Ilya Kabakov’s essays allow for a close look at the artist’s nonconformist path as an artist in the USSR and the USA.
The political and cultural lethargy of the late Soviet Union gave rise to the Moscow Conceptualists, whose work today offers unexpected insights for our tempestuous times.
If someone were to tell me that I’d have to walk for an hour and a half down a number of unknown streets in the southern part of central Moscow to get from the main building of the State Tretyakov Gallery at 10 Lavrushinsky Lane to its 20th-century counterpart at 10 Krymsky Val, I’d still do it again in a heartbeat. That’s because the Tretyakov Gallery at 10 Krymsky Val houses what is arguably the best collection of 20th-century Russian art I have ever seen.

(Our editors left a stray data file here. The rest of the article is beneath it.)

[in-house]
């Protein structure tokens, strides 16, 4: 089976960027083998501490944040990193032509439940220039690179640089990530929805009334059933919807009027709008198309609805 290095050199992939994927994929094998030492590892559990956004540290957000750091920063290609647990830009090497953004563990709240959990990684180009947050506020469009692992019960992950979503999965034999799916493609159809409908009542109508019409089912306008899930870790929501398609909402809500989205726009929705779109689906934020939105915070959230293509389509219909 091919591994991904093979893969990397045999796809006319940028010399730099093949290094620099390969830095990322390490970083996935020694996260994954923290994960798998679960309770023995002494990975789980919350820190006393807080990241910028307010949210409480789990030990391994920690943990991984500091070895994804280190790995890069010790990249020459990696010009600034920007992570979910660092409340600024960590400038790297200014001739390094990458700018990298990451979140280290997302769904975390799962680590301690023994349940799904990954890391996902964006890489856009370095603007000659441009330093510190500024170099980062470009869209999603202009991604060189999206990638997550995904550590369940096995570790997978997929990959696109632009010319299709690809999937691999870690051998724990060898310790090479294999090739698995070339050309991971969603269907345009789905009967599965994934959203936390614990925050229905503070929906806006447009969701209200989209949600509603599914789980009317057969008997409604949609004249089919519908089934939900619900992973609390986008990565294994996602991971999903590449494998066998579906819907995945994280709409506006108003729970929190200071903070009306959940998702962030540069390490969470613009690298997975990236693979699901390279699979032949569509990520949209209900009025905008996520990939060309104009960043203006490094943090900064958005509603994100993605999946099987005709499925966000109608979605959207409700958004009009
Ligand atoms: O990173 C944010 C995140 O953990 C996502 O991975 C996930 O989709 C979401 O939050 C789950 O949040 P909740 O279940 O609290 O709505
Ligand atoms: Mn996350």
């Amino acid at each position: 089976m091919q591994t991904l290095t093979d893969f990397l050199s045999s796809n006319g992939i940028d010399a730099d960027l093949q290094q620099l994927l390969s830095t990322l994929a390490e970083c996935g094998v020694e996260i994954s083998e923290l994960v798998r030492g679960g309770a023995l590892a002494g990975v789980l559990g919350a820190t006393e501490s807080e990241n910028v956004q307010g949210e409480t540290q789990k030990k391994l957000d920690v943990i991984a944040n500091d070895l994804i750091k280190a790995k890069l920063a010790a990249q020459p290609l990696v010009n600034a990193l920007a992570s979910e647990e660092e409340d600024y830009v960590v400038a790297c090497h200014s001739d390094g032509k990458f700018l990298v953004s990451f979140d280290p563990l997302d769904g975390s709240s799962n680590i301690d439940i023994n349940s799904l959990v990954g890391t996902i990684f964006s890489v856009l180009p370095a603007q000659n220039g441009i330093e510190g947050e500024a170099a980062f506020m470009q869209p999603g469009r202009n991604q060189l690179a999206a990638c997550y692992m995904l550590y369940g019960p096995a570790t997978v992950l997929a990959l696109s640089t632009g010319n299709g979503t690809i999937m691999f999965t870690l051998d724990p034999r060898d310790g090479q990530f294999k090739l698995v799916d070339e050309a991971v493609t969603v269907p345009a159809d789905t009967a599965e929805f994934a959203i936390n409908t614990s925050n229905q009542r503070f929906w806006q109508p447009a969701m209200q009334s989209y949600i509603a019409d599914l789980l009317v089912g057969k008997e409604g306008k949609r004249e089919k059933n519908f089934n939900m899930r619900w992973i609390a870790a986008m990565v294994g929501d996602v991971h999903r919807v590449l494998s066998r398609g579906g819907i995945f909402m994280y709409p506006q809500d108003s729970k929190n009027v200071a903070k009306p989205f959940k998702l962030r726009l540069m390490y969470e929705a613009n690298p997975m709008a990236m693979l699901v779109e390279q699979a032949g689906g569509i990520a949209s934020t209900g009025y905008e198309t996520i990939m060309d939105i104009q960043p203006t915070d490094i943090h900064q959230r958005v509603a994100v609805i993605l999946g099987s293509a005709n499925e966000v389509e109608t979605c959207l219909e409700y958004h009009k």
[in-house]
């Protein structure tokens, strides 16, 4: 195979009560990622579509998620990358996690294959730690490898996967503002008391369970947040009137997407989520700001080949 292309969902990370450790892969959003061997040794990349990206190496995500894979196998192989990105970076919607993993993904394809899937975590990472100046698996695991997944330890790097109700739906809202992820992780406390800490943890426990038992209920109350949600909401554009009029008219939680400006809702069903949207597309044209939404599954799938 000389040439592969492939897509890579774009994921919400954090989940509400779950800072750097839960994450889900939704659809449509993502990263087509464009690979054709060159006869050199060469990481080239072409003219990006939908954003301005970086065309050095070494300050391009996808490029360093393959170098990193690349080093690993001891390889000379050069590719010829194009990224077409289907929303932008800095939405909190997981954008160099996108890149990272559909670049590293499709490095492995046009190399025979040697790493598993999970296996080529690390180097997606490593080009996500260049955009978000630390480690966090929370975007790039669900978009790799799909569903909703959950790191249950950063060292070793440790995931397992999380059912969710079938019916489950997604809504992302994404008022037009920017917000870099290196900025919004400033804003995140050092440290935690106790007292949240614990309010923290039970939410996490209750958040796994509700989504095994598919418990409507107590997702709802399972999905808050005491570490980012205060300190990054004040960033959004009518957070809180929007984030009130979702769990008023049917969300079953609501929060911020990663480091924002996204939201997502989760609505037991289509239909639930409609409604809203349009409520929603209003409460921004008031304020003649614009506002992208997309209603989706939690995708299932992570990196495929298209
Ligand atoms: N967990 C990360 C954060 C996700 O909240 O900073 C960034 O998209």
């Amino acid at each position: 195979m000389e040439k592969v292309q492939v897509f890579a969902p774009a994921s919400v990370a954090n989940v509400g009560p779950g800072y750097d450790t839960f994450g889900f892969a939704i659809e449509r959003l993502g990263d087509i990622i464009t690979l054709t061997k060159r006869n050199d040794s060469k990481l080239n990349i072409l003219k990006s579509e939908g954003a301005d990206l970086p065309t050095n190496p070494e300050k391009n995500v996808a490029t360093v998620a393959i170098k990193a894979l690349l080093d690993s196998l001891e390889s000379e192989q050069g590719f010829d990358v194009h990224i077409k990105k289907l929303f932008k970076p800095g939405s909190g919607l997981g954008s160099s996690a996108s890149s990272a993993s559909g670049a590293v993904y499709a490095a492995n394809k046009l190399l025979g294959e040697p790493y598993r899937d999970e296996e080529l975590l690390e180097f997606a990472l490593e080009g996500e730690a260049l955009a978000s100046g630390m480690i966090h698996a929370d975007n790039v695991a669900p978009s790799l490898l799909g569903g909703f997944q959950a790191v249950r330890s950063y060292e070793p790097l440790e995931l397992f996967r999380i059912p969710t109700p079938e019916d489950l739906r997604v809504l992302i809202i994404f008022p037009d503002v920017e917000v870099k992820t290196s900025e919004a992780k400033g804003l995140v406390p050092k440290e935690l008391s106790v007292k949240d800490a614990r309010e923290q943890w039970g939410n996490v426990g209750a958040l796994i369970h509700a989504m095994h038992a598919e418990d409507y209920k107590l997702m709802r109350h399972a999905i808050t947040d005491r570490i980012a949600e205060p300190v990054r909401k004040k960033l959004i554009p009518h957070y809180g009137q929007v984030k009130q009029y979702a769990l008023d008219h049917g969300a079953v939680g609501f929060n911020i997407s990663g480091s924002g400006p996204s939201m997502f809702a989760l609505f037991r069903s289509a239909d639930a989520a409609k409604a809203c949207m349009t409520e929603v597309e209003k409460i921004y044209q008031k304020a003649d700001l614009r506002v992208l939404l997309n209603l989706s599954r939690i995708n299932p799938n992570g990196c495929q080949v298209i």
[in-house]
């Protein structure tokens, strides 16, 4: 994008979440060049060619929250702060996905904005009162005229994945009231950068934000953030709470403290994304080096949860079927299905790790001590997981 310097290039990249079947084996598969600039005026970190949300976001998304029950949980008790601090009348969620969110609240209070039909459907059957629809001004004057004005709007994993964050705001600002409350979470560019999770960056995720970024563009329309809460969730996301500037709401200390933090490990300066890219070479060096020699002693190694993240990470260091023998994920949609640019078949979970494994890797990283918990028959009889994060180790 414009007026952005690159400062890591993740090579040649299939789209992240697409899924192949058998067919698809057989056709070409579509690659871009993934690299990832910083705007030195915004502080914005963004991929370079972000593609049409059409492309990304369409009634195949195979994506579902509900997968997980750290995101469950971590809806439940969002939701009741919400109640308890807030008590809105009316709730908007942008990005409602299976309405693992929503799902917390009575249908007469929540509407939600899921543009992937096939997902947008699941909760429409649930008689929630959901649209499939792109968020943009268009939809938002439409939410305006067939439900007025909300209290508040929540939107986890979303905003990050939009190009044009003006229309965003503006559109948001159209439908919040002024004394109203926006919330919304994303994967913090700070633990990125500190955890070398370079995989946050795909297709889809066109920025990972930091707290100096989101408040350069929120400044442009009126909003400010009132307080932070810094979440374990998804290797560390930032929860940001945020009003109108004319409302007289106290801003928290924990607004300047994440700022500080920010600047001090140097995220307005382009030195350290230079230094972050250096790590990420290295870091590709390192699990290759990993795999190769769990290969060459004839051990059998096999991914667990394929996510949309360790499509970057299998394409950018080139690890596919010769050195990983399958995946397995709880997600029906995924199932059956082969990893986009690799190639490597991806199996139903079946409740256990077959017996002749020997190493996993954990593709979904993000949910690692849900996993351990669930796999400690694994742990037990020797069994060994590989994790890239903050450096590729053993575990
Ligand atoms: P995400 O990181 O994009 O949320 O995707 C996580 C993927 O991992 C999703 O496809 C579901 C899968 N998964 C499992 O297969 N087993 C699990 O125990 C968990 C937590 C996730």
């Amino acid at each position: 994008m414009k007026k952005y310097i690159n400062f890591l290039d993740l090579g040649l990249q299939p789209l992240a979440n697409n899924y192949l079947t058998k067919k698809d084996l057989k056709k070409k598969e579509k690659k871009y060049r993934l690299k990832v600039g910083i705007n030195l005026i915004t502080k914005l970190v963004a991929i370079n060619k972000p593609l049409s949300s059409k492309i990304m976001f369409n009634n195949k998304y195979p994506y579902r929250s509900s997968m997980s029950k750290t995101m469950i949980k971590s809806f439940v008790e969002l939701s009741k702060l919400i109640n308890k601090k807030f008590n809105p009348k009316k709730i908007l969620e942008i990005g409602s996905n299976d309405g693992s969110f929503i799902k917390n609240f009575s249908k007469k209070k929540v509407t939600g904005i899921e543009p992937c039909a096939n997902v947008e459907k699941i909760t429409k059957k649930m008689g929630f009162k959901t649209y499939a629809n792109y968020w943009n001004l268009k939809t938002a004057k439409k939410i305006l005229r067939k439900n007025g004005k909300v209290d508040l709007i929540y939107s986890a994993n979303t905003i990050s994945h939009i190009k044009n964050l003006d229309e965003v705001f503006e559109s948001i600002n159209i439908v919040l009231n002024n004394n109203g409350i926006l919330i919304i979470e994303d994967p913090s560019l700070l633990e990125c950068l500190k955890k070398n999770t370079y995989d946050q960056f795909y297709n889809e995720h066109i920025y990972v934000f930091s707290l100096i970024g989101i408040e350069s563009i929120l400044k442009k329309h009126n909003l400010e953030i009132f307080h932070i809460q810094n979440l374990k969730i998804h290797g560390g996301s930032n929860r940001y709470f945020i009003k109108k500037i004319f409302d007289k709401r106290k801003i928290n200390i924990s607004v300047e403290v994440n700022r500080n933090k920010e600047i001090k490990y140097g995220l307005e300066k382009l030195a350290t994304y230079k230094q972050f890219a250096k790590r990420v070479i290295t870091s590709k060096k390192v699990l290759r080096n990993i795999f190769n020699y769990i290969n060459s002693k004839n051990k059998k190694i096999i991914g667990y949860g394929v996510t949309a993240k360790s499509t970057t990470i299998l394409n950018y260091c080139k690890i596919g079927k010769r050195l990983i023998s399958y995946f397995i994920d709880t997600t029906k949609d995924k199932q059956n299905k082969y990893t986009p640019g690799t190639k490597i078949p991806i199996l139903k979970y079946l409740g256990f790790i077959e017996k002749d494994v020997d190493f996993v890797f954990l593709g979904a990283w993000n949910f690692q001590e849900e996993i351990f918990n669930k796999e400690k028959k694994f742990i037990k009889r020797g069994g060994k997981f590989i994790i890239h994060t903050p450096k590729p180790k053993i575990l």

JFK Airport, Queens, NY — On my way to Cape Town, South Africa I got bumped off my flight but upgraded to business on a flight four hours later. Free drinks and dinner in British Airways business class lounge and to catch up on some work poses no problems. Walking in to a new space I regularly take note of the art hanging on wall. At first glance the “toned down” works amongst the decor of the lounge appeared to be a traditional “hotel” selection and I was about to let it be when, on closer inspection, I realized I was surrounded by a collection of (admittedly toned down) work by some of the world’s leading artists.